Year-round programming would allow children and other community members to engage in intramural sports, fitness classes, summer camps, tutoring and daycare.
 
“We have an accredited dance teacher who scholarships dance students,” Harward says. “And there are just a lot of really good groups there who keep getting displaced, and I don’t want to see them getting displaced because we can’t continue to fund this. I want this to be a thriving community center.”

Do Good:

•    Purchase tickets for The Awesome 80s Prom Feb. 6-7 at 7:30 p.m. at North College Hill City Center, 1500 W. Galbraith Road. Tickets are $25 for singles and $40 for couples.

•    Support The Pro Foundation by mailing a check or money order to 812 Russell St., Covington, KY 41011 (the nonprofit's website is currently under construction). 

•    Contact Kathy Harward if you're a handyman or handy-woman who can volunteer services for the building's repair or if you're interested in volunteering with NCH City Center programming. 
 

Bacchanalian Society, CSO Encore gather YPs together to support Cincinnati Symphony


The Bacchanalian Society, which gathers young professionals (YPs) together to integrate “social and professional networking with philanthropy,” hosted its first 2015 wine tasting last week to benefit the Cincinnati Symphony Orchestra.
 
CSO Encore, which is the CSO’s volunteer committee of YPs raising awareness of and drawing young audience members to the symphony, partnered with The Bacchanalian Society for its Winter Gathering. Jordan Weidner, co-president of the Bacchanalian Society, says the Jan. 29 event had near record-breaking attendance, a testament to the power of Cincinnati’s YP community.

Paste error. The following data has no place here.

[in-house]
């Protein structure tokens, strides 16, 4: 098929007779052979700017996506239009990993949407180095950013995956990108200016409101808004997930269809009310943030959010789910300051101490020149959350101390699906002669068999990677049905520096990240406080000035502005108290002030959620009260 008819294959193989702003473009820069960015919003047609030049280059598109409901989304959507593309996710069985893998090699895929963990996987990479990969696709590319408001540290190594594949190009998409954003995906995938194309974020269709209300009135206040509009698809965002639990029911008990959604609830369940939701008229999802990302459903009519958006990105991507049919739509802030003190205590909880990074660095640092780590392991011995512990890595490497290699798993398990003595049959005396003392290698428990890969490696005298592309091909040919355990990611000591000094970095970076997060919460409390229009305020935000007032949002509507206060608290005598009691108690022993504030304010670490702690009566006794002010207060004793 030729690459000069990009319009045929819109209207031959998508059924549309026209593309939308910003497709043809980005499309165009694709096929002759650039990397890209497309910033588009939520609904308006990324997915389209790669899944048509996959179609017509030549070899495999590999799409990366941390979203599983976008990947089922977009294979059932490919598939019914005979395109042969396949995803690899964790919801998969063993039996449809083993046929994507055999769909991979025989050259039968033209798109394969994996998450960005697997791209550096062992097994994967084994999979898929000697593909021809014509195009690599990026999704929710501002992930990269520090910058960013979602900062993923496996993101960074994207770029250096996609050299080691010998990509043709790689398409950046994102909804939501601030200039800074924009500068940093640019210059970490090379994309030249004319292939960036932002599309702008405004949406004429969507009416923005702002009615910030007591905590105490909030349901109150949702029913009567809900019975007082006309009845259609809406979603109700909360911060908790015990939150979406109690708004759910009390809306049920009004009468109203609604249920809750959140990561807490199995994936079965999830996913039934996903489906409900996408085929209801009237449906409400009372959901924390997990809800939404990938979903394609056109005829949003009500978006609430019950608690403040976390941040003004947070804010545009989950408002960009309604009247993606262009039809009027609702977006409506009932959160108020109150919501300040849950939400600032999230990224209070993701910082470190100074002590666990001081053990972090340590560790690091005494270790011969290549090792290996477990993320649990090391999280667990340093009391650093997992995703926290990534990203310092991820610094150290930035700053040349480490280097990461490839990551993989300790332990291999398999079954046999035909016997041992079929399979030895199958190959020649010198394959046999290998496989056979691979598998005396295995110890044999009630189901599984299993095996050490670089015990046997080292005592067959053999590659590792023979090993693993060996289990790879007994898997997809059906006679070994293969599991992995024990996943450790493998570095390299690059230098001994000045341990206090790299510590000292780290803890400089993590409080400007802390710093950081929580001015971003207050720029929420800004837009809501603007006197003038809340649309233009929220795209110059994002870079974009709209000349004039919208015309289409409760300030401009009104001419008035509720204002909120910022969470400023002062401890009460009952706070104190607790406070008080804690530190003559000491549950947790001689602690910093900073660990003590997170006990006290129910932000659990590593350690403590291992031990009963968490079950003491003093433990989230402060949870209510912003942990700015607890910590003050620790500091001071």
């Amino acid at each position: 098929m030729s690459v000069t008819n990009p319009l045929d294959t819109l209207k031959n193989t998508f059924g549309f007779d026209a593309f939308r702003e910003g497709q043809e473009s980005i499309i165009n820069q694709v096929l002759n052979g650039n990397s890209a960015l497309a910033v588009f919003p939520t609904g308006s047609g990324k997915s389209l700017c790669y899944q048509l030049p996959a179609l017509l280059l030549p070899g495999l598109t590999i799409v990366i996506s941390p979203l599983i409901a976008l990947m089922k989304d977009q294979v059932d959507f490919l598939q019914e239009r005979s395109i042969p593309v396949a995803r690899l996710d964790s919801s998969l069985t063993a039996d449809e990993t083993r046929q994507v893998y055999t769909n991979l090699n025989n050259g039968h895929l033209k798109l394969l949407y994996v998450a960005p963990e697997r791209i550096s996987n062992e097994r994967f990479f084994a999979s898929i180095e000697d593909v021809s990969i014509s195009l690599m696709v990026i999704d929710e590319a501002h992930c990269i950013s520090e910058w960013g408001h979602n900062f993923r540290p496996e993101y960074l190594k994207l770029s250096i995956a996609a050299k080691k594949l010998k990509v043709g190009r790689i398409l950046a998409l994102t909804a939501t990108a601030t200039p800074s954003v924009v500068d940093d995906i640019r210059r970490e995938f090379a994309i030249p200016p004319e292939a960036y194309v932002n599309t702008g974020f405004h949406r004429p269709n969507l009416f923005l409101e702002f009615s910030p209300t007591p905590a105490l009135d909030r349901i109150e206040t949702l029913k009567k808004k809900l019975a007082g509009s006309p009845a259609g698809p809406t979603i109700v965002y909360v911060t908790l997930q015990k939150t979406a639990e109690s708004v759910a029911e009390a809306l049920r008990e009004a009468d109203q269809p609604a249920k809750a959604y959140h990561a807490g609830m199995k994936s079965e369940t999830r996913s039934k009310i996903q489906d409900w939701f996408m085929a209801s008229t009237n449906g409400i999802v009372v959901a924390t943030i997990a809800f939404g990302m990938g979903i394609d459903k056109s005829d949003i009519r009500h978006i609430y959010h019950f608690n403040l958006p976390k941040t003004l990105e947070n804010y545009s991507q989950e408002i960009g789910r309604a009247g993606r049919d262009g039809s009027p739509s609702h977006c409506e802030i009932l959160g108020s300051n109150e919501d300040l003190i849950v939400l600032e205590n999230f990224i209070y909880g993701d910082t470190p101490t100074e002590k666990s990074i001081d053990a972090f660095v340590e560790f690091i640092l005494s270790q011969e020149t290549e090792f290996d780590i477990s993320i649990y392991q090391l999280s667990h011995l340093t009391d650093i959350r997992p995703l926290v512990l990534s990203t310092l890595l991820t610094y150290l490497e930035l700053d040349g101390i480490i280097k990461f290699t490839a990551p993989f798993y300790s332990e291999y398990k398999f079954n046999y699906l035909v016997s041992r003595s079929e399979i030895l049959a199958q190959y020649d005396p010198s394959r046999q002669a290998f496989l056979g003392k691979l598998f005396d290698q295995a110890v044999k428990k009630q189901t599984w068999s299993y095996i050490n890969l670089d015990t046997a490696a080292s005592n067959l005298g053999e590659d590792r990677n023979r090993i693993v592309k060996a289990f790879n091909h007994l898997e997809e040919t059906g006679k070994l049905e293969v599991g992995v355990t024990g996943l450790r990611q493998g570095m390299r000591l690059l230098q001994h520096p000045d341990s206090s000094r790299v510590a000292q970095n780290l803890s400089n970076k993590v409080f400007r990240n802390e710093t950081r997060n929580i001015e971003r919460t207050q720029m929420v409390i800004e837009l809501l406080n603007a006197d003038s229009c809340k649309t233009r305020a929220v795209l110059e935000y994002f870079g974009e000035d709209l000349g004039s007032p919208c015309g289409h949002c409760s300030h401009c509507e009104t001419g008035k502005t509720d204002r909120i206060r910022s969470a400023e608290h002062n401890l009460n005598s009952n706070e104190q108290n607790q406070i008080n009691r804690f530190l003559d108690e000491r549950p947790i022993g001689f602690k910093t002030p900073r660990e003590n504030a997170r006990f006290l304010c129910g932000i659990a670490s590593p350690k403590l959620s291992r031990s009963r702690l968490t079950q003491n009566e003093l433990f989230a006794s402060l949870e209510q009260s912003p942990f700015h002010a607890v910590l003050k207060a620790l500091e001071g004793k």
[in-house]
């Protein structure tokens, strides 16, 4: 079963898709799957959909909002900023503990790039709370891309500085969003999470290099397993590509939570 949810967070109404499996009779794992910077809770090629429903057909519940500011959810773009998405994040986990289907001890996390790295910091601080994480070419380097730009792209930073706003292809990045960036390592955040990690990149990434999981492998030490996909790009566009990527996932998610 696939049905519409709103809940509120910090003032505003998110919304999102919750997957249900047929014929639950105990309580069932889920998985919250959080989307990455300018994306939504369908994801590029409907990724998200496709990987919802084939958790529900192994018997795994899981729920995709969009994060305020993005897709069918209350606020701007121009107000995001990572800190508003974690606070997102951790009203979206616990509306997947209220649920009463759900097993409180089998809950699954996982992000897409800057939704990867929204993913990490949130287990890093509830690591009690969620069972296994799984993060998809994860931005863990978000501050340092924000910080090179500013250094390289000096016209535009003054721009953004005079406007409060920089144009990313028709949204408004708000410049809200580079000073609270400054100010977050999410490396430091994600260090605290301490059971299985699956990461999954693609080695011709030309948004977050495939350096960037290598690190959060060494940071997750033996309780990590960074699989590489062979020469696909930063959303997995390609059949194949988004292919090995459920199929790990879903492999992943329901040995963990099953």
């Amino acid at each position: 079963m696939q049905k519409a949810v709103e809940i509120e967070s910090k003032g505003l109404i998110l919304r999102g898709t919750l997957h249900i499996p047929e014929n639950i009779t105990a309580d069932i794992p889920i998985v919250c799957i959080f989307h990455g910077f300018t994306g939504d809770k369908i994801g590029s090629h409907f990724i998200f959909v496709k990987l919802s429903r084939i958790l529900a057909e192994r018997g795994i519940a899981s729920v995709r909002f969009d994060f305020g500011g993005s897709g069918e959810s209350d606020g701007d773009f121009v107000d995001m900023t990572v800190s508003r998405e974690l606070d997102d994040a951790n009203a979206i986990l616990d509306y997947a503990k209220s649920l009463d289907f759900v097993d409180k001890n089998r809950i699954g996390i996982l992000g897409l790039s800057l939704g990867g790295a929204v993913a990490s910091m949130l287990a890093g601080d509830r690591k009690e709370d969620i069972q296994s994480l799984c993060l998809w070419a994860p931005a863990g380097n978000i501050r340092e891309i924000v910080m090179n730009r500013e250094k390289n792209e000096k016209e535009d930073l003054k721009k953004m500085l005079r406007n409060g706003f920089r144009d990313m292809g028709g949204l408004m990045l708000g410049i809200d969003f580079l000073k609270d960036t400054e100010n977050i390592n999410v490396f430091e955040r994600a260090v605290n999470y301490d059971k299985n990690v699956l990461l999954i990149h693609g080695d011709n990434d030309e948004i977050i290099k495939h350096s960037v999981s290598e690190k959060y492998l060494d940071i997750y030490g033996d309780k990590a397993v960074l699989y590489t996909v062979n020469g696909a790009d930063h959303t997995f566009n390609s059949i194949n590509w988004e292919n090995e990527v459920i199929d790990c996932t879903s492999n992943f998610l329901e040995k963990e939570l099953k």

“Cincinnati is a very easy town to find opportunities to get involved or be a part of something bigger,” Weidner says. “I believe charitable giving and support is part of the backbone of what makes Cincinnati great, and we believe that The Bacchanalian Society’s biggest accomplishment is not only in the money that has been raised but the awareness it has created for the beneficiaries.”
 
YPs, according to Weidner, “are a dynamic group,” and for the past 10 years the Bacchanalian Society has been able to attract an audience that's philanthropic, active and engaged.
 
Weidner, a Cincinnati native, says he’s more excited than ever to live in the area, and many of the other YPs coming out to support community-rooted organizations like the CSO share similar sentiments.
 
“There is something big happening in Cincinnati, and there a lot of people and organizations to thank for that,” Weidner says. “The Bacchanalian Society is about introducing YPs to new things and supporting the institutions that make Cincinnati a great city, so it was a no-brainer to have CSO at Music Hall for our Winter Gathering.” 

Do Good: 

•    Contact the Bacchanalian Society if you're a nonprofit that would like to connect with the organization and benefit from a future event. The organization usually hosts four wine tasting events a year.

•    Connect with the Bacchanalian Society on Facebook to keep up with future happenings. The next wine tasting is in May to benefit Cancer Family Care.